Karman Kaur Thandi was on the verge of being the biggest event in Indian women’s tennis. In August 2018, she was ranked 196th best singles player when she was just 20 years old, the sixth Indian woman to top the WTA top 200.
But a grueling combination of injuries and pandemic sports shutdowns made her lose a good chunk of her three years. Now 23, Thandie is still aging, and with a strong desire bolstered by biomechanical changes in her game to prevent injury, she is preparing for another comeback in the ITF – lower class tennis circuit.
“The past couple of years have been tough in terms of fitness and Covid. It’s tough when you keep getting injured and when you come back, do all the right things, step on the field and play matches and you’re back in square one. That’s the most frustrating part,” Tandy told ESPN.
The current world number 478 is set to play the ITF 25K event in Chiang Rai, Thailand this week, her first match since retiring at a similar level in February. This was just another in a series of mid-match retirements that were forced into injury. The most recent was in Pune last December and perhaps the most annoying of the 2019 Miami Open qualifiers, after being given a wildcard for the mandatory WTA Premier Championship.
Two of those are in the span of a few months at the end of last year, after a final round in Italy which should have been a turning point. It turns out that the last round made things worse.
“It started with an injury to my shoulder, then in the last tournament I played in Italy I pulled my abs in the quarter-finals. [But] I continued because I was in good shape. I pushed myself and ended up aggravating the injury. It took several weeks to recover from that but when you push your body another part is affected. It was my shoulder and then the elbow as well, so it was the last tournament I retired because of my elbow. It was really painful because after that I couldn’t do basic everyday things like lifting a spoon.”
Thandie and her longtime coach Aditya Sachdeva said they have now identified and corrected the root cause of the string of injuries. They’ve worked with physiotherapists and fitness coaches and have changed a few things functionally with her game, which will be properly tested in the coming weeks.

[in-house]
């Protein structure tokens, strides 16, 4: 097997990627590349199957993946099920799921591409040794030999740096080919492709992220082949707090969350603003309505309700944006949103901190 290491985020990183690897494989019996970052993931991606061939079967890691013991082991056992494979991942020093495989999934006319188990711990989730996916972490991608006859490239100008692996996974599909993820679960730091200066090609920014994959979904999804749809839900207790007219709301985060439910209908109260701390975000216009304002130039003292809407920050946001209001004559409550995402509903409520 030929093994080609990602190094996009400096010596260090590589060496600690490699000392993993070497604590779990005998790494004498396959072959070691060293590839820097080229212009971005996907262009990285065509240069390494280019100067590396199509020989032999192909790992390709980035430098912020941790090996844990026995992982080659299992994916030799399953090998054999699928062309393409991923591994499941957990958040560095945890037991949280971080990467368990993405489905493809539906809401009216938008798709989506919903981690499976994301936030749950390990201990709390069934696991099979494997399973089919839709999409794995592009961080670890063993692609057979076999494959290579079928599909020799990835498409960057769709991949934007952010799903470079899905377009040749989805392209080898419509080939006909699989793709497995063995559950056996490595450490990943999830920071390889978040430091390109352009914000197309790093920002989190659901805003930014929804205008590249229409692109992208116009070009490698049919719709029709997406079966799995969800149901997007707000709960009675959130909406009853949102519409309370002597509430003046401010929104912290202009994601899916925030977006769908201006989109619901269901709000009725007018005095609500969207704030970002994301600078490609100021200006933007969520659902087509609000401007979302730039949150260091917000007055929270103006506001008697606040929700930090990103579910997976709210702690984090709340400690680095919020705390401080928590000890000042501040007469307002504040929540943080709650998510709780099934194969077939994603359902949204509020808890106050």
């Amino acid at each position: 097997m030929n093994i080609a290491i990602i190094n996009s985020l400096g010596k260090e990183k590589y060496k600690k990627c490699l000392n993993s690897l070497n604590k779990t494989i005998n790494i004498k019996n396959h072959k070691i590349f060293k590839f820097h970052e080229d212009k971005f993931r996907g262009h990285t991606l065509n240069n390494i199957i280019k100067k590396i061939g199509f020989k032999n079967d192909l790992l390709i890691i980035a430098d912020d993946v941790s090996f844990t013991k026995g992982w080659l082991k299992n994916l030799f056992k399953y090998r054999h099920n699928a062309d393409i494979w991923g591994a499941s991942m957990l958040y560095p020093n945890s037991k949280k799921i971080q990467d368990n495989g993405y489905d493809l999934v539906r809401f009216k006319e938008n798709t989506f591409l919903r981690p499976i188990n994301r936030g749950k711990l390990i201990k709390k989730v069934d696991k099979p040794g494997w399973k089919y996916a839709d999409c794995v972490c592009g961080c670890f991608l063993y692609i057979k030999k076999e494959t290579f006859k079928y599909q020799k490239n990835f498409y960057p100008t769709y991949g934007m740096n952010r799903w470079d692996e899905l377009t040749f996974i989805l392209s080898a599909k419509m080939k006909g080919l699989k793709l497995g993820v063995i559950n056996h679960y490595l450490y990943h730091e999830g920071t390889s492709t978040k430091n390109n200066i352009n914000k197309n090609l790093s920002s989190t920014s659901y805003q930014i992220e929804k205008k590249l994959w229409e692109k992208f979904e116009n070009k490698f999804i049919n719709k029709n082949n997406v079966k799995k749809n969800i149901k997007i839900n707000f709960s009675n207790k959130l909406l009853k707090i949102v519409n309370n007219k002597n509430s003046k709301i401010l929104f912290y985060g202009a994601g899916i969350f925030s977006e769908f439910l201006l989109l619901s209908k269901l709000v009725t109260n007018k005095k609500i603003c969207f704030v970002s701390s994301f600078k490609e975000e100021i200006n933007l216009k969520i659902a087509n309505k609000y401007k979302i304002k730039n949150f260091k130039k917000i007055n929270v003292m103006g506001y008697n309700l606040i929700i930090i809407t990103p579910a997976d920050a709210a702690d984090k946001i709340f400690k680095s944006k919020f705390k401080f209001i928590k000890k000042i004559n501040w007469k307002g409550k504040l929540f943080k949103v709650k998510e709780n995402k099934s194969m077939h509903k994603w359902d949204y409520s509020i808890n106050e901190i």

“It was the same series that wasn’t working properly that we were now able to diagnose,” said Sachdeva, Technical Director at RoundGlass Tennis Academy, on the sidelines of the academy’s first induction program where Thandie was also present.
“Certain parts of the body did not function in the biomechanical chain, causing other parts to overcompensate resulting in injury. We went through the entire motor chain and now ensure that all parts of the body reach all parts of the body. Limits.”
Will these changes affect her big serve and front hitting, what are her strengths? “Let’s just wait and see, you might find it’s bigger serve and bigger forehand,” Sachdeva said with a smile.
Thandie said that she kept herself motivated throughout her audition times by doing other things she loves like reading and yoga. Her family also confirmed that she remained positive. “What I can do at this point is give it 100%. It’s under my control, the things I can’t control, I don’t give it much attention or power. This is very important.”
And her goal for the rest of the year is wisdom: to keep competing, stay healthy, and manage play consistently even if injuries occur. “Injuries are part of a player’s life, so it’s not like it’s going to happen again. But if it does, recovery won’t take long. And also the ranking, in my opinion, if I’m 400, it will soon be 250.”
“I just want her to stay injury-free and compete,” Sachdeva added in a more honest assessment. “We know its potential, it hit 190 about three years ago, and then injuries started creeping in.”
If Thandie can indeed stay fit and competitive for the next few months to raise her rankings high enough, there is a chance that she will be the future of Indian women’s tennis once again.